The analyst at RBC Capital Markets, Paul Quinn, came out Friday (June 10th) with a very favorable opinion (Outperform – Evidence mounting in Sino’s Favour). Another analyst Richard Kelertas at Dundee (Canadian Firm, recently acquired by Scotiabank) called the MW report “a pile of crap” and was quite adamant in his support of the company (“we believe in the company, we trust the company). Of course, these guys have their reputation at stake since they have been following and recommending the stock for years. Since 2004 in Kelertas’ case and RBC has had an outperform on the stock since May 2009. Both firms reportedly did underwriting for Sino in its 2009 stock offering.
But they are not the only ones who did business with Sino. Credit Suisse, Merrill, Morgan Stanley and others were bookrunners on Sino bond and stock deals. So you can’t really use that as a rationale for the analysts’ positions. No, these guys truly believe what the company is telling them. I can relate. When I worked as an analyst there were some companies I followed for up to ten years and weren’t followed by anyone else. The execs knew me and I knew them. They’d show me the installations, tell me anecdotes and give me certain information that would never be “on the record”. Friends? Maybe. There was a certain empathy. The work’s easier when it’s not confrontational. But let there be no doubt about it, they would lie to my face if that’s what was their interest. And they did. After you get duped a few times, you learn to be a little less trusting and keep some distance.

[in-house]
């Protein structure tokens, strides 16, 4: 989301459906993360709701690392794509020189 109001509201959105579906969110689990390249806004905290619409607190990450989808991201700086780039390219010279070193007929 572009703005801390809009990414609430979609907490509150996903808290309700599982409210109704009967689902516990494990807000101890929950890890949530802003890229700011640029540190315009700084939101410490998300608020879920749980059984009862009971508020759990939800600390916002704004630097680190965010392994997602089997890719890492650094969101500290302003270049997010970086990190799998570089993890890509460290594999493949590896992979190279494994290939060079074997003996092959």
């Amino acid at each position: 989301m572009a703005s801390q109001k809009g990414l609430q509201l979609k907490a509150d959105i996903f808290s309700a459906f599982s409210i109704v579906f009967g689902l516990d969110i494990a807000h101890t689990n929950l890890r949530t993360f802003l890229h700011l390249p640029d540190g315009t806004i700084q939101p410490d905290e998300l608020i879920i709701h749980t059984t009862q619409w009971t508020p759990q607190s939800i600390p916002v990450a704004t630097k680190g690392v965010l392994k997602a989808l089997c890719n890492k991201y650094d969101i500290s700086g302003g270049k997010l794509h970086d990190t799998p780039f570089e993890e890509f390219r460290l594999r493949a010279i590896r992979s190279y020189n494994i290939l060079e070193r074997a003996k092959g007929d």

Other analysts have been somewhat more skeptical. Annisa Lee, an analyst at Nomura Securities had put out a skeptical report already several months ago, well before the MW report. (and was reportedly cut off at today’s conference call). Morgan Stanley’s Vivien Gui also released a note (which didn’t get much press from what I see), which was called “my unanswered questions” and spotlighted doubts about the company’s scale, the location of its forests and the business model.